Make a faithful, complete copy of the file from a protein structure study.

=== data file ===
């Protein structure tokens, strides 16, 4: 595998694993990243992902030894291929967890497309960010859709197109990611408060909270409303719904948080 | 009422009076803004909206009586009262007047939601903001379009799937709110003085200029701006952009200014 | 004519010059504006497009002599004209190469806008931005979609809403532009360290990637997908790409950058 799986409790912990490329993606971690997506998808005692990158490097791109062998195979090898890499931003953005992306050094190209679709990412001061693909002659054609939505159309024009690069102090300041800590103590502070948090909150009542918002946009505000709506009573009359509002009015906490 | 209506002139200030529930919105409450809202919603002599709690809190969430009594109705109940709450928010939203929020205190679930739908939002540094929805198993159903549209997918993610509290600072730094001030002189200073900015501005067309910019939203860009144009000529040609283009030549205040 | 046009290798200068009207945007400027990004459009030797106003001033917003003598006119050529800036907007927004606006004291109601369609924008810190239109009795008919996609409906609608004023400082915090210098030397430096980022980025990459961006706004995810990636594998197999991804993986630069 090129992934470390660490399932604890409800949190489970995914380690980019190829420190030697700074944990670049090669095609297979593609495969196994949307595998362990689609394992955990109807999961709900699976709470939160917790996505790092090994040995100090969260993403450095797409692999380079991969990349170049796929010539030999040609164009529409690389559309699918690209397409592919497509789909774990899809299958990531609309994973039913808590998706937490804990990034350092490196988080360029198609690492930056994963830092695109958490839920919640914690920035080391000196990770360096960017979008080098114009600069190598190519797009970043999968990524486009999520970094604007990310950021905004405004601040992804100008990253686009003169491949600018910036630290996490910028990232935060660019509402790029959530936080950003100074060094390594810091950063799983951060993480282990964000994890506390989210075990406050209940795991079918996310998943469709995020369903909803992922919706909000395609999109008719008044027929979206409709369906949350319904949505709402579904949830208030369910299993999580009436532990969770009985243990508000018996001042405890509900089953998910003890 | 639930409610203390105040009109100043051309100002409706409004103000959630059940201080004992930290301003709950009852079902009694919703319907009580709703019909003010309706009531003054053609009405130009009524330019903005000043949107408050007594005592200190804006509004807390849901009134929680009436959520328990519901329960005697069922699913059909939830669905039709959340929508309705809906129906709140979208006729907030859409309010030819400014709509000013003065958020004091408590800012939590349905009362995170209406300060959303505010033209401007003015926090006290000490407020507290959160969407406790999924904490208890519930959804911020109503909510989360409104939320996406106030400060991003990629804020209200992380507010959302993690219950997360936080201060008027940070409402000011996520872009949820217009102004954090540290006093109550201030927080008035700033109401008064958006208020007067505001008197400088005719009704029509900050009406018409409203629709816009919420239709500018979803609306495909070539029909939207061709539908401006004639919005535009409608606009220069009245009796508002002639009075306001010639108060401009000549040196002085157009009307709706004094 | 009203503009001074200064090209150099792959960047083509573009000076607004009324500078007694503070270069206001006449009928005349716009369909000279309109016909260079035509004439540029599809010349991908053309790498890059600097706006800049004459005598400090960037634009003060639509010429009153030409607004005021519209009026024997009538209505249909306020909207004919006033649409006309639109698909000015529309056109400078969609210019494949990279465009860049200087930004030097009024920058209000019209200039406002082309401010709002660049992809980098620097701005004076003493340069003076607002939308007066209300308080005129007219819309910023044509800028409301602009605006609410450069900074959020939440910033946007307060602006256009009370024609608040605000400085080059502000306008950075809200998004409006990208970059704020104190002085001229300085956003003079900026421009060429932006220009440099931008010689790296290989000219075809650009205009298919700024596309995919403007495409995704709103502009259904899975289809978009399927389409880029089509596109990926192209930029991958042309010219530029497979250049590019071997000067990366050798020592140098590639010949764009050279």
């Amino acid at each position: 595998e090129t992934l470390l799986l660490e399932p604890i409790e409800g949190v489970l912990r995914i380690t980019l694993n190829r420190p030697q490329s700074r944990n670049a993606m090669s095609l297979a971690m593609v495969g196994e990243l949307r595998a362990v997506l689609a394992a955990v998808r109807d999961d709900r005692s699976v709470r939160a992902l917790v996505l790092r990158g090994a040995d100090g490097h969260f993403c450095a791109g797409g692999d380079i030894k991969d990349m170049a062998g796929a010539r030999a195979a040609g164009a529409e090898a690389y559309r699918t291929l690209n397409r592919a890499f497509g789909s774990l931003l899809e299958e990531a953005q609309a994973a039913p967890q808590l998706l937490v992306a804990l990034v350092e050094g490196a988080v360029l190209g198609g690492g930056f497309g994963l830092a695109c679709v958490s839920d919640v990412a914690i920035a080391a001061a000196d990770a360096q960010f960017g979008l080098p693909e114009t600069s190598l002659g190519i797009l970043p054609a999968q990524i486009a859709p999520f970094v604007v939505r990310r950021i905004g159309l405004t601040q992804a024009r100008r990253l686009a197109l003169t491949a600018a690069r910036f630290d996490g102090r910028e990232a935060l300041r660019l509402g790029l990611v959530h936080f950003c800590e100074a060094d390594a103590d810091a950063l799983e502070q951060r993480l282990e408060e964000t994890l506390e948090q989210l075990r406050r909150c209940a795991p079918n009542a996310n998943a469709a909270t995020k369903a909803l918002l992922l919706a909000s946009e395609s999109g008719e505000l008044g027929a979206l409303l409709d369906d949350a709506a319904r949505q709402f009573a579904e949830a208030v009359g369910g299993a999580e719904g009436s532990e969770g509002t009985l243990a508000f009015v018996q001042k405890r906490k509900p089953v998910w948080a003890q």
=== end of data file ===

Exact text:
């Protein structure tokens, strides 16, 4: 595998694993990243992902030894291929967890497309960010859709197109990611408060909270409303719904948080 | 009422009076803004909206009586009262007047939601903001379009799937709110003085200029701006952009200014 | 004519010059504006497009002599004209190469806008931005979609809403532009360290990637997908790409950058 799986409790912990490329993606971690997506998808005692990158490097791109062998195979090898890499931003953005992306050094190209679709990412001061693909002659054609939505159309024009690069102090300041800590103590502070948090909150009542918002946009505000709506009573009359509002009015906490 | 209506002139200030529930919105409450809202919603002599709690809190969430009594109705109940709450928010939203929020205190679930739908939002540094929805198993159903549209997918993610509290600072730094001030002189200073900015501005067309910019939203860009144009000529040609283009030549205040 | 046009290798200068009207945007400027990004459009030797106003001033917003003598006119050529800036907007927004606006004291109601369609924008810190239109009795008919996609409906609608004023400082915090210098030397430096980022980025990459961006706004995810990636594998197999991804993986630069 090129992934470390660490399932604890409800949190489970995914380690980019190829420190030697700074944990670049090669095609297979593609495969196994949307595998362990689609394992955990109807999961709900699976709470939160917790996505790092090994040995100090969260993403450095797409692999380079991969990349170049796929010539030999040609164009529409690389559309699918690209397409592919497509789909774990899809299958990531609309994973039913808590998706937490804990990034350092490196988080360029198609690492930056994963830092695109958490839920919640914690920035080391000196990770360096960017979008080098114009600069190598190519797009970043999968990524486009999520970094604007990310950021905004405004601040992804100008990253686009003169491949600018910036630290996490910028990232935060660019509402790029959530936080950003100074060094390594810091950063799983951060993480282990964000994890506390989210075990406050209940795991079918996310998943469709995020369903909803992922919706909000395609999109008719008044027929979206409709369906949350319904949505709402579904949830208030369910299993999580009436532990969770009985243990508000018996001042405890509900089953998910003890 | 639930409610203390105040009109100043051309100002409706409004103000959630059940201080004992930290301003709950009852079902009694919703319907009580709703019909003010309706009531003054053609009405130009009524330019903005000043949107408050007594005592200190804006509004807390849901009134929680009436959520328990519901329960005697069922699913059909939830669905039709959340929508309705809906129906709140979208006729907030859409309010030819400014709509000013003065958020004091408590800012939590349905009362995170209406300060959303505010033209401007003015926090006290000490407020507290959160969407406790999924904490208890519930959804911020109503909510989360409104939320996406106030400060991003990629804020209200992380507010959302993690219950997360936080201060008027940070409402000011996520872009949820217009102004954090540290006093109550201030927080008035700033109401008064958006208020007067505001008197400088005719009704029509900050009406018409409203629709816009919420239709500018979803609306495909070539029909939207061709539908401006004639919005535009409608606009220069009245009796508002002639009075306001010639108060401009000549040196002085157009009307709706004094 | 009203503009001074200064090209150099792959960047083509573009000076607004009324500078007694503070270069206001006449009928005349716009369909000279309109016909260079035509004439540029599809010349991908053309790498890059600097706006800049004459005598400090960037634009003060639509010429009153030409607004005021519209009026024997009538209505249909306020909207004919006033649409006309639109698909000015529309056109400078969609210019494949990279465009860049200087930004030097009024920058209000019209200039406002082309401010709002660049992809980098620097701005004076003493340069003076607002939308007066209300308080005129007219819309910023044509800028409301602009605006609410450069900074959020939440910033946007307060602006256009009370024609608040605000400085080059502000306008950075809200998004409006990208970059704020104190002085001229300085956003003079900026421009060429932006220009440099931008010689790296290989000219075809650009205009298919700024596309995919403007495409995704709103502009259904899975289809978009399927389409880029089509596109990926192209930029991958042309010219530029497979250049590019071997000067990366050798020592140098590639010949764009050279």
């Amino acid at each position: 595998e090129t992934l470390l799986l660490e399932p604890i409790e409800g949190v489970l912990r995914i380690t980019l694993n190829r420190p030697q490329s700074r944990n670049a993606m090669s095609l297979a971690m593609v495969g196994e990243l949307r595998a362990v997506l689609a394992a955990v998808r109807d999961d709900r005692s699976v709470r939160a992902l917790v996505l790092r990158g090994a040995d100090g490097h969260f993403c450095a791109g797409g692999d380079i030894k991969d990349m170049a062998g796929a010539r030999a195979a040609g164009a529409e090898a690389y559309r699918t291929l690209n397409r592919a890499f497509g789909s774990l931003l899809e299958e990531a953005q609309a994973a039913p967890q808590l998706l937490v992306a804990l990034v350092e050094g490196a988080v360029l190209g198609g690492g930056f497309g994963l830092a695109c679709v958490s839920d919640v990412a914690i920035a080391a001061a000196d990770a360096q960010f960017g979008l080098p693909e114009t600069s190598l002659g190519i797009l970043p054609a999968q990524i486009a859709p999520f970094v604007v939505r990310r950021i905004g159309l405004t601040q992804a024009r100008r990253l686009a197109l003169t491949a600018a690069r910036f630290d996490g102090r910028e990232a935060l300041r660019l509402g790029l990611v959530h936080f950003c800590e100074a060094d390594a103590d810091a950063l799983e502070q951060r993480l282990e408060e964000t994890l506390e948090q989210l075990r406050r909150c209940a795991p079918n009542a996310n998943a469709a909270t995020k369903a909803l918002l992922l919706a909000s946009e395609s999109g008719e505000l008044g027929a979206l409303l409709d369906d949350a709506a319904r949505q709402f009573a579904e949830a208030v009359g369910g299993a999580e719904g009436s532990e969770g509002t009985l243990a508000f009015v018996q001042k405890r906490k509900p089953v998910w948080a003890q």